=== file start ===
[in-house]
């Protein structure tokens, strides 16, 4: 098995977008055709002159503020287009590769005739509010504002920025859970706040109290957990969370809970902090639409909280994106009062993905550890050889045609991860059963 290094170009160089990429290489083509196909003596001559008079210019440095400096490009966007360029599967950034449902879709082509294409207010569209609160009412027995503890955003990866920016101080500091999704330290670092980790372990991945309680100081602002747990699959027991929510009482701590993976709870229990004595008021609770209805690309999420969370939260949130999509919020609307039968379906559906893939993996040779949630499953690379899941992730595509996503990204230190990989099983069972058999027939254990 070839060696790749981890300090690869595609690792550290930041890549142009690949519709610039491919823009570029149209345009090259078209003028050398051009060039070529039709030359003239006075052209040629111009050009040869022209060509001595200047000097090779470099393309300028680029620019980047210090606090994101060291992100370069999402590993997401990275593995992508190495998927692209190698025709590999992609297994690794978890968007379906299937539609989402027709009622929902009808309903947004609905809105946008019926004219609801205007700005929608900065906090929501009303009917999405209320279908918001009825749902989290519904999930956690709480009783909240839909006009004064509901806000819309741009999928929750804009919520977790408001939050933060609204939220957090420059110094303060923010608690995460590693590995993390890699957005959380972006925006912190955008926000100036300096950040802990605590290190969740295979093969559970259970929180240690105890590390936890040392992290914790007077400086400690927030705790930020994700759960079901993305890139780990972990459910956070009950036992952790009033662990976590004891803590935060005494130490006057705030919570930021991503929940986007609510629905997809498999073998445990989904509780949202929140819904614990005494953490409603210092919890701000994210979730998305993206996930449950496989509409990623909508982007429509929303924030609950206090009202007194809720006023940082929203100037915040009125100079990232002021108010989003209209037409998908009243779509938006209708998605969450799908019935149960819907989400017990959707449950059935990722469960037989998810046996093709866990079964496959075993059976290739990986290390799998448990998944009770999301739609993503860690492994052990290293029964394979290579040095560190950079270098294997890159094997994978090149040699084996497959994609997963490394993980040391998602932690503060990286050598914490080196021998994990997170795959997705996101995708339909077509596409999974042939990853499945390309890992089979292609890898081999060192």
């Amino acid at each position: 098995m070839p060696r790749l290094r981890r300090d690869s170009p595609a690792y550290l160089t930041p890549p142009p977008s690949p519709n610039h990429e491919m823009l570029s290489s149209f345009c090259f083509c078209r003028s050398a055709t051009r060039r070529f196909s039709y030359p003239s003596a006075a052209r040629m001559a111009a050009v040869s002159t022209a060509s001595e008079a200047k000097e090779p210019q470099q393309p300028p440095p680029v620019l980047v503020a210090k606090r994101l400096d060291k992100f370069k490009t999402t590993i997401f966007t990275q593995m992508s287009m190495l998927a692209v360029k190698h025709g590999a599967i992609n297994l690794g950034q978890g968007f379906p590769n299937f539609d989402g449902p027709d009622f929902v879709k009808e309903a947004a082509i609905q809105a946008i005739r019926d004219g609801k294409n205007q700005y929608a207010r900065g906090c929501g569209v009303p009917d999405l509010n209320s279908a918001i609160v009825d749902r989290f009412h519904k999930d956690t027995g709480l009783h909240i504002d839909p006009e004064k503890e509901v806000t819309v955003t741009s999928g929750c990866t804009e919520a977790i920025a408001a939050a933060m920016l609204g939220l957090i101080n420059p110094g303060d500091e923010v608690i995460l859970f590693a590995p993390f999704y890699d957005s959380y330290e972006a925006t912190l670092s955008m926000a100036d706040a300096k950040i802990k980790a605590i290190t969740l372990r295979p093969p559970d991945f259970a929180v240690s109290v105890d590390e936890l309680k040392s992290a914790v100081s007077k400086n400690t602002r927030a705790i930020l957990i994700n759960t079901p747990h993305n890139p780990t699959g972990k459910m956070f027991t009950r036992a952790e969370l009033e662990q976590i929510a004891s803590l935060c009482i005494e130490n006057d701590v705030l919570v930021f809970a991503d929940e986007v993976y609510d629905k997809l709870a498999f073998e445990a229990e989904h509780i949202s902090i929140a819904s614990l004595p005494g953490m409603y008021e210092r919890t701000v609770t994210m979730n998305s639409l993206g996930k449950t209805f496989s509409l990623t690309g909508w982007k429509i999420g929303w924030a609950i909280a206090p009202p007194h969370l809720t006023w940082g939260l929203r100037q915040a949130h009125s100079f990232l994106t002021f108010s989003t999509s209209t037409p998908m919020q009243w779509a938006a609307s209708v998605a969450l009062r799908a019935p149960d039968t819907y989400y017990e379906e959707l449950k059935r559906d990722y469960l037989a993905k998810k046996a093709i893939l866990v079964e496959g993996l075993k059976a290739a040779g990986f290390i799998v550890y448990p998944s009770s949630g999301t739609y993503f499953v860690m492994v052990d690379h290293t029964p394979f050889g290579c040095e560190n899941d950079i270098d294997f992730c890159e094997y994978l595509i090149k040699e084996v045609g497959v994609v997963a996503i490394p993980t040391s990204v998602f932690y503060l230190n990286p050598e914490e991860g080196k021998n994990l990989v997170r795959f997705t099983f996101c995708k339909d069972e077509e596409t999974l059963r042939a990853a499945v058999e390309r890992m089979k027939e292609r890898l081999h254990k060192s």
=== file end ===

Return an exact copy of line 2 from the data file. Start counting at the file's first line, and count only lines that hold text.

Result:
């Protein structure tokens, strides 16, 4: 098995977008055709002159503020287009590769005739509010504002920025859970706040109290957990969370809970902090639409909280994106009062993905550890050889045609991860059963 290094170009160089990429290489083509196909003596001559008079210019440095400096490009966007360029599967950034449902879709082509294409207010569209609160009412027995503890955003990866920016101080500091999704330290670092980790372990991945309680100081602002747990699959027991929510009482701590993976709870229990004595008021609770209805690309999420969370939260949130999509919020609307039968379906559906893939993996040779949630499953690379899941992730595509996503990204230190990989099983069972058999027939254990 070839060696790749981890300090690869595609690792550290930041890549142009690949519709610039491919823009570029149209345009090259078209003028050398051009060039070529039709030359003239006075052209040629111009050009040869022209060509001595200047000097090779470099393309300028680029620019980047210090606090994101060291992100370069999402590993997401990275593995992508190495998927692209190698025709590999992609297994690794978890968007379906299937539609989402027709009622929902009808309903947004609905809105946008019926004219609801205007700005929608900065906090929501009303009917999405209320279908918001009825749902989290519904999930956690709480009783909240839909006009004064509901806000819309741009999928929750804009919520977790408001939050933060609204939220957090420059110094303060923010608690995460590693590995993390890699957005959380972006925006912190955008926000100036300096950040802990605590290190969740295979093969559970259970929180240690105890590390936890040392992290914790007077400086400690927030705790930020994700759960079901993305890139780990972990459910956070009950036992952790009033662990976590004891803590935060005494130490006057705030919570930021991503929940986007609510629905997809498999073998445990989904509780949202929140819904614990005494953490409603210092919890701000994210979730998305993206996930449950496989509409990623909508982007429509929303924030609950206090009202007194809720006023940082929203100037915040009125100079990232002021108010989003209209037409998908009243779509938006209708998605969450799908019935149960819907989400017990959707449950059935990722469960037989998810046996093709866990079964496959075993059976290739990986290390799998448990998944009770999301739609993503860690492994052990290293029964394979290579040095560190950079270098294997890159094997994978090149040699084996497959994609997963490394993980040391998602932690503060990286050598914490080196021998994990997170795959997705996101995708339909077509596409999974042939990853499945390309890992089979292609890898081999060192």